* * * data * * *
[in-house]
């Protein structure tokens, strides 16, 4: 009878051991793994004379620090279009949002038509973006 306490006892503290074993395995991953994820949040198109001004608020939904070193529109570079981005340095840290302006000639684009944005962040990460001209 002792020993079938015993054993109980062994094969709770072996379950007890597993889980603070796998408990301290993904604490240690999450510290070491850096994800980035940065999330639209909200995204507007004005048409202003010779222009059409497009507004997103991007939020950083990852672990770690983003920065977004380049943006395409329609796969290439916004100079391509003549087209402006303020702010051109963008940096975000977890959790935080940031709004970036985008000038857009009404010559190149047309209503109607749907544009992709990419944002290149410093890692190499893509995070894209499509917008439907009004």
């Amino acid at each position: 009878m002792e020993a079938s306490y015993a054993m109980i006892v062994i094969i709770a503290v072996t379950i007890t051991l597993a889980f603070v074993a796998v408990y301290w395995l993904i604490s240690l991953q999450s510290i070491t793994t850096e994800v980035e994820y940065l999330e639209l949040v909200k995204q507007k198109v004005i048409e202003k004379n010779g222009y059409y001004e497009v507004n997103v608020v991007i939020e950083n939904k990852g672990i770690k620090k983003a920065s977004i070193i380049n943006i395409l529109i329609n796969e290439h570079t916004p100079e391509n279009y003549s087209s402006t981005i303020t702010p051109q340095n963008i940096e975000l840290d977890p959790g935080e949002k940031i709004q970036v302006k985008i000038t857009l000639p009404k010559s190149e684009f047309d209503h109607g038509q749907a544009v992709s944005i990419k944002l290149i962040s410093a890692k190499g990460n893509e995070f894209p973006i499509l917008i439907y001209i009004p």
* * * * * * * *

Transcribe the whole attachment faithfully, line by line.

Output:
[in-house]
């Protein structure tokens, strides 16, 4: 009878051991793994004379620090279009949002038509973006 306490006892503290074993395995991953994820949040198109001004608020939904070193529109570079981005340095840290302006000639684009944005962040990460001209 002792020993079938015993054993109980062994094969709770072996379950007890597993889980603070796998408990301290993904604490240690999450510290070491850096994800980035940065999330639209909200995204507007004005048409202003010779222009059409497009507004997103991007939020950083990852672990770690983003920065977004380049943006395409329609796969290439916004100079391509003549087209402006303020702010051109963008940096975000977890959790935080940031709004970036985008000038857009009404010559190149047309209503109607749907544009992709990419944002290149410093890692190499893509995070894209499509917008439907009004």
């Amino acid at each position: 009878m002792e020993a079938s306490y015993a054993m109980i006892v062994i094969i709770a503290v072996t379950i007890t051991l597993a889980f603070v074993a796998v408990y301290w395995l993904i604490s240690l991953q999450s510290i070491t793994t850096e994800v980035e994820y940065l999330e639209l949040v909200k995204q507007k198109v004005i048409e202003k004379n010779g222009y059409y001004e497009v507004n997103v608020v991007i939020e950083n939904k990852g672990i770690k620090k983003a920065s977004i070193i380049n943006i395409l529109i329609n796969e290439h570079t916004p100079e391509n279009y003549s087209s402006t981005i303020t702010p051109q340095n963008i940096e975000l840290d977890p959790g935080e949002k940031i709004q970036v302006k985008i000038t857009l000639p009404k010559s190149e684009f047309d209503h109607g038509q749907a544009v992709s944005i990419k944002l290149i962040s410093a890692k190499g990460n893509e995070f894209p973006i499509l917008i439907y001209i009004p």